Prof. Felix Kalaba

Copperbelt University

Dr Justine Ngoma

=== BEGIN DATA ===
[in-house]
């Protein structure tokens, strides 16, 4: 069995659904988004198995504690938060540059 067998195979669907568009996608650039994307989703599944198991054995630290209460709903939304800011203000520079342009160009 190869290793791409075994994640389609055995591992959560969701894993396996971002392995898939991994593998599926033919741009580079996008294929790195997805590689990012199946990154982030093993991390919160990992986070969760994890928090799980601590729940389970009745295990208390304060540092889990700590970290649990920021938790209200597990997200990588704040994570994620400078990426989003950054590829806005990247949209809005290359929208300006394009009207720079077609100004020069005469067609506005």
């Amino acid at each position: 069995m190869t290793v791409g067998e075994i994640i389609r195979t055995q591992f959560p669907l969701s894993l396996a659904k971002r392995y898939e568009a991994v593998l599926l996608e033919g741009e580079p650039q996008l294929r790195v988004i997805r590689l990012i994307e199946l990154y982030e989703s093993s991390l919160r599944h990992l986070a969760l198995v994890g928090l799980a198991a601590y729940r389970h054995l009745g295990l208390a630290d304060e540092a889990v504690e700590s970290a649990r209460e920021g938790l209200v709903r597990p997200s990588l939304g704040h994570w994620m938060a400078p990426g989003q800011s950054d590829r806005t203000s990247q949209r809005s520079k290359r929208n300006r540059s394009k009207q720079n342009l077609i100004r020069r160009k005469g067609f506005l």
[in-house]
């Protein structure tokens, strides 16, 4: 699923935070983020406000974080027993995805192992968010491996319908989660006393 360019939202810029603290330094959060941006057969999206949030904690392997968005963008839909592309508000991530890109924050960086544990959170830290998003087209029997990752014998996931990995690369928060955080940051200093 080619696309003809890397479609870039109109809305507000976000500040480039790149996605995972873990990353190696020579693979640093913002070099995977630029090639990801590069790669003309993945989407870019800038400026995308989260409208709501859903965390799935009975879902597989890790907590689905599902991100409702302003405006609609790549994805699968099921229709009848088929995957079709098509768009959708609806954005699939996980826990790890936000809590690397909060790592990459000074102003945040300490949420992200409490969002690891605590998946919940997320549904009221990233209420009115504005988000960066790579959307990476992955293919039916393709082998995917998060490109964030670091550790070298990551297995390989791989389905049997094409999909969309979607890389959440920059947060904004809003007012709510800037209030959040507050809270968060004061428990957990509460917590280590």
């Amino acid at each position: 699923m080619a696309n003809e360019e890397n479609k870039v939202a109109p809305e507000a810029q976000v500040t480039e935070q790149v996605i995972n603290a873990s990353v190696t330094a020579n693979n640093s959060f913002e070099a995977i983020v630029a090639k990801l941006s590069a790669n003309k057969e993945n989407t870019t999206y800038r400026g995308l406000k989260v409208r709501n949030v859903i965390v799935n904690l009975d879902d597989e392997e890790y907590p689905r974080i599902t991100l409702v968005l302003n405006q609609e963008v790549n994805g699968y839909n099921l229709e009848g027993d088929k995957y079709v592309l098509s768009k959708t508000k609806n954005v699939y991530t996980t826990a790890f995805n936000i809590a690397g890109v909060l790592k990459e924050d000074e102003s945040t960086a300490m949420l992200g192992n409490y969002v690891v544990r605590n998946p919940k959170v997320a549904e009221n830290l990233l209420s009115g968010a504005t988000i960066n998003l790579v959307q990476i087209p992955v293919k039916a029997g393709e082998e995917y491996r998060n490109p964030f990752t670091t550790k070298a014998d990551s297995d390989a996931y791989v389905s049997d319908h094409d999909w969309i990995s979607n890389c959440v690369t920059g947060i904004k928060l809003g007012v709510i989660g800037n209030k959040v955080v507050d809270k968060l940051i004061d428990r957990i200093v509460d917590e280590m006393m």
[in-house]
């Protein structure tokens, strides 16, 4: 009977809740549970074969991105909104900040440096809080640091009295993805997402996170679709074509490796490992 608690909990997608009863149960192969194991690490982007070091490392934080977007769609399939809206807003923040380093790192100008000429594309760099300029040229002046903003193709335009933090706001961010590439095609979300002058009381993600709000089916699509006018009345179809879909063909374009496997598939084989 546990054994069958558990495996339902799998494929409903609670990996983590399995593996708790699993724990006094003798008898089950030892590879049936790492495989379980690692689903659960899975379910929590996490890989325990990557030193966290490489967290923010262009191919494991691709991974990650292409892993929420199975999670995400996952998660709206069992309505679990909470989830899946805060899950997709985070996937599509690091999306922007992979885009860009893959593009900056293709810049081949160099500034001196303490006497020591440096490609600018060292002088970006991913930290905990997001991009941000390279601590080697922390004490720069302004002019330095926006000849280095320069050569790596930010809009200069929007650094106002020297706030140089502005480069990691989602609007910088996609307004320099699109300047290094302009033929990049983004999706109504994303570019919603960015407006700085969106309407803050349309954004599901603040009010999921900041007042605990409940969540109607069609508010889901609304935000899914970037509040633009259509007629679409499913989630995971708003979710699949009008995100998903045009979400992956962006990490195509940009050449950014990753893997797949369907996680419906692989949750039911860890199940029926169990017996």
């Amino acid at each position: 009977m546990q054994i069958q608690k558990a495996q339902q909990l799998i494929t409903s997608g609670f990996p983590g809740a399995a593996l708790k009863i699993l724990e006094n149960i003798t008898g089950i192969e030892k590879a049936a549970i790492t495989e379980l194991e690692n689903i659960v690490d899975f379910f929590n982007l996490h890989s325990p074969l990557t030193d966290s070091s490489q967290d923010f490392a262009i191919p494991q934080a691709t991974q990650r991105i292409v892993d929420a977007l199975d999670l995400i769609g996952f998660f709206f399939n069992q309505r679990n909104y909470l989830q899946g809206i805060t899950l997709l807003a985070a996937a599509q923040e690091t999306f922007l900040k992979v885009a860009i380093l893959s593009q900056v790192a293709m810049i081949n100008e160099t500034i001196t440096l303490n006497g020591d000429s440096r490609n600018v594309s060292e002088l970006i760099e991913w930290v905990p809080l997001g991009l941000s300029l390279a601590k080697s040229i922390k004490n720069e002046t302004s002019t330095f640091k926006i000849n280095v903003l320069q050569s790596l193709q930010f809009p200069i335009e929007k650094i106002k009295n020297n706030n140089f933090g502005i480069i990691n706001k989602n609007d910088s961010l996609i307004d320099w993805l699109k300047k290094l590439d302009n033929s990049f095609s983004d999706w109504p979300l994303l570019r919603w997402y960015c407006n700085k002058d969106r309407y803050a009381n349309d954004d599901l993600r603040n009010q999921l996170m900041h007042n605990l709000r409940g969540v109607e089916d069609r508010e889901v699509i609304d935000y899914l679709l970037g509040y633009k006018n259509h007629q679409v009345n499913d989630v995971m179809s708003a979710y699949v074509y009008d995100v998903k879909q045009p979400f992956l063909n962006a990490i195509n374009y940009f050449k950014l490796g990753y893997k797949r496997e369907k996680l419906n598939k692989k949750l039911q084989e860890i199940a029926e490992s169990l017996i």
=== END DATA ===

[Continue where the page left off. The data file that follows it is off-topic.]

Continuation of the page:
The African Dendrochronology Fieldschool (ADF) is coordinated by Dr. Justine Ngoma. Justine is a lecturer and researcher at the Copperebelt University, focusing her work on the interaction between vegetation and the atmosphere. She applies dendro sciences to conduct climate vulnerability studies on the forests. Justine has been the main coordinator of the two trainings in 2021 and 2022. She participated in The 31st Annual North American Dendroecological Fieldweek (NADEF) which was held in 2022 in Quebec, Canada. She also participated in the similar event in Nepal in 2015 before the 4th International Asian Dendrochronology Conference: Tree Ring and Climate Change. Justine participated in the 2014 Field Week Training in Australia before the 9th International Conference on Dendrochronology. Justine is the winner of the 2021 Florence Hawley Ellis Diversity Award, recognition for promoting tree-ring science in Africa. Contacts: Profession link: